14 Nov 2007

SWFAddress 2.0 part 2 - Why it matters

SWFAddress 2.0 wasn't initially planned. Back in February I started adding improvements with version 1.2 in mind. Little by little the number of features and samples increased a lot and now we can really talk about a major release. I want to thank everyone who contributed ideas, requests, bug reports and comments.

One of the first and main goals was the support for event listeners. Since SWFAddress is a class that provides only static methods, the addition of the EventDispatcher capabilities was a little bit tricky. I've used composition over inheritance in order to create a unified interface for both AS2 and AS3 while utilizing the built-in Flash event classes internally. A new dedicated SWFAddressEvent class now carries information about the SWFAddress value, path and query parameters. All this wasn't implemented for AS1 and projects utilizing this version will still have to rely only on the SWFAddreess.onChange handler. More important is that the event dispatching feature is fully available in JavaScript which opens a lot of opportunities for websites that use Flash only partially.

As most of the SWFAddress users already know, the combination of ExternalInterface and getURL causes big troubles for both IE 6 and 7. We don't know the reason for this behavior, but since things like popup or new windows, email and PDF links are something absolutely normal, I've decided to ease the designer's life by providing two helper methods for dealing with such cases. The first one is SWFAddress.href(url, target) which can be used for any type of links and protocols, and the second is SWFAddress.popup(url, name, options, handler) which on the other hand can be used for popup windows. Additionally the built-in browser methods for history manipulations (back, forward, go) are also exposed to SWFAddress.

The automatic Google Analytics tracking that came out with SWFAddress 1.1 was well accepted, but sometimes when custom behavior is needed you may want to do it completely on your own. Initially I've added a method that disables the tracking, but with the recent news about the upcoming improved Analytics version this was changed. With SWFAddress 2.0 you can provide your custom tracking function and do whatever you want inside of it. The default value is still 'urchinTracker', but you can set it to 'null' if you want to disable the tracking, you can bind it to another tracking system or take advantage of the multiple trackers that the new Google Analytics will support.

Something that might not get very popular, but still interesting is that you can now disable the creation of history entries. This means that SWFAddress will still produce deep links, but the Back/Forward buttons won't work in the context of your website or application.

SWFAddress 1.x wasn't restrictive at all about the format of the deep links which resulted in a variety of naming conventions. While I understand everyone's preferences I want to push the usage of the right convention with the introduction of a strict mode. This means that by default you will get slashes in the beginning and at the end of the deep link value. If you use SWFAddress.setValue('/about') in the change handler you will get '/about/', if you set the value to 'portfolio?id=3' you will later receive '/portfolio/?id=3'. The most important change in terms of backwards compatibility is the fact that SWFAddress.setValue('') now becomes SWFAddress.setValue('/') which looks much more correct. People who want to apply the latest JavaScript improvements to existing projects can disable the strict mode and later in this post you will see how this can be done easily. Once again I want to mention that a good convention will ease any future developments regarding search engine optimization. If you use values like 'myDeepLink' or 'my_deep_link', Google won't threat them as three separate words. The best possible naming for the moment is 'my-deep-link' and if you do some investigation on this topic you'll understand what I'm taking about.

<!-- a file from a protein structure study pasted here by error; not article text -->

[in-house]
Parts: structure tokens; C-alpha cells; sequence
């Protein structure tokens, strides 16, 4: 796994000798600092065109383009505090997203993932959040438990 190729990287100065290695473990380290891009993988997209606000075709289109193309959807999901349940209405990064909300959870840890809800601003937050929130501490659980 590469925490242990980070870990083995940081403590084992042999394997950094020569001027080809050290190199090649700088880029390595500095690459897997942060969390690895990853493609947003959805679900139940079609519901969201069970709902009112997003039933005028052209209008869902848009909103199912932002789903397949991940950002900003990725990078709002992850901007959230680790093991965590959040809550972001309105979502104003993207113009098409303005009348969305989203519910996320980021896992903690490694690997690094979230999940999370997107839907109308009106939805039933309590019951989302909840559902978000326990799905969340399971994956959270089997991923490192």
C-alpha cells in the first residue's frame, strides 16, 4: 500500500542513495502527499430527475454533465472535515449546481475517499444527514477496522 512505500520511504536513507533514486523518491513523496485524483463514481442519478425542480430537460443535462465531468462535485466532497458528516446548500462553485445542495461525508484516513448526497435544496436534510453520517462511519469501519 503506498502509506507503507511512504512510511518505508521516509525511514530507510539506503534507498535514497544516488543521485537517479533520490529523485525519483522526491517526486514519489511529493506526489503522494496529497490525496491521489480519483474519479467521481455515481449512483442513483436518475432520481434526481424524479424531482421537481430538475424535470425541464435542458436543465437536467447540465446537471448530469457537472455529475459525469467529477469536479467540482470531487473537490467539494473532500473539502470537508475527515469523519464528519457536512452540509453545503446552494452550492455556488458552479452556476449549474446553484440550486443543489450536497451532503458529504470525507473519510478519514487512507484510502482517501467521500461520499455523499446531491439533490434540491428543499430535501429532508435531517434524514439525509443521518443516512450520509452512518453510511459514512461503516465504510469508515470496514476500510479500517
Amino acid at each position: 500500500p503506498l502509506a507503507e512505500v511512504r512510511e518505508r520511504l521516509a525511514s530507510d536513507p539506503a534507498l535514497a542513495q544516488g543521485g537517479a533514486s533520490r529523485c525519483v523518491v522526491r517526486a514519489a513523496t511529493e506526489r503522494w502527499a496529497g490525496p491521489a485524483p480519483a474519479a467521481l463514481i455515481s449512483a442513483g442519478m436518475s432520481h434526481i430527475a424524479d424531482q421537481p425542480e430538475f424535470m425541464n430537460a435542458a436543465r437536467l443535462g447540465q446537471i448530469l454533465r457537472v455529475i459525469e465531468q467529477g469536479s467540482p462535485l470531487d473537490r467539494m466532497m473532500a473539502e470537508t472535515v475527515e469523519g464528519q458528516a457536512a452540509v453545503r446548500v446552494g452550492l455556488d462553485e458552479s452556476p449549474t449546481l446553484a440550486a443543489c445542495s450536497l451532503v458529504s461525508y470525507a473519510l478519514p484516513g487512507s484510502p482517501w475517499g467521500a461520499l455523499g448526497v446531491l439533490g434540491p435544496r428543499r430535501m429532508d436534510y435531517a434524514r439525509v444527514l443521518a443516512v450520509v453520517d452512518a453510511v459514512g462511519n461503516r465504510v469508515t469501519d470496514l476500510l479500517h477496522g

An interesting new feature is the ability to customize the script with query parameters. I haven't seen this technique before, but since I believe that less code is better I spent some time implementing it. The initialization of SWFAddress happens after the DOM of the page is loaded and it's easy to detect if there are configuration options applied. For example, if you want to use the new JavaScript file with an existing project that you don't want to recompile you can just include 'swfaddress.js?strict=0' in order to disable the new strict mode. The list of supported options includes only properties that should be set once, like 'strict', 'history', 'tracker' and 'html'. Since the swfaddress.html is now optional and disabled by default, you can enable it and disable the tracking at the same time by using 'swfaddress.js?html=true&tracker=null'.

With SWFAddress 2.0 you will no longer be limited to a single Flash object. Initially the project was targeting full Flash websites, but the reality shows that there are lots of interesting cases where multiple SWF files can utilize deep linking simultaneously.

So far so good, but there also many new things regarding the SWFAddress samples. All the SWFAddress 1.x Flash based samples no longer use strange arrays and calculated frame numbers. The logic now is much simplified and relies on frame labels. Additionally there's a detection that can point the user to a 404 error page when the requested deep link is not found. The SWF files are intentionally larger, so that the streaming can be tested and fixed in Internet Explorer. The MTASC sample is updated with different usages of the new link, popup and history helpers. The SEO sample was cleaned up and now it provides a better separation between the content and the presentation.

One of the key features of SWFAddress is the ability the work automatically with the Flash embedding script, which in most of the cases is my favorite SWFObject. Although it was always possible to use SWFAddress with other embedding approaches, now SWFAddress 2.0 adds the same out of the box transparent support for SWFObject 2.0, UFO and the Adobe's Active Content embedding script. Basically we want to cover every possible case and user preference and even that SWFObject 2.0 is still in beta testing, we're very happy to be compatible with it. Of course, there are dedicated samples for each scenario coming up on Friday.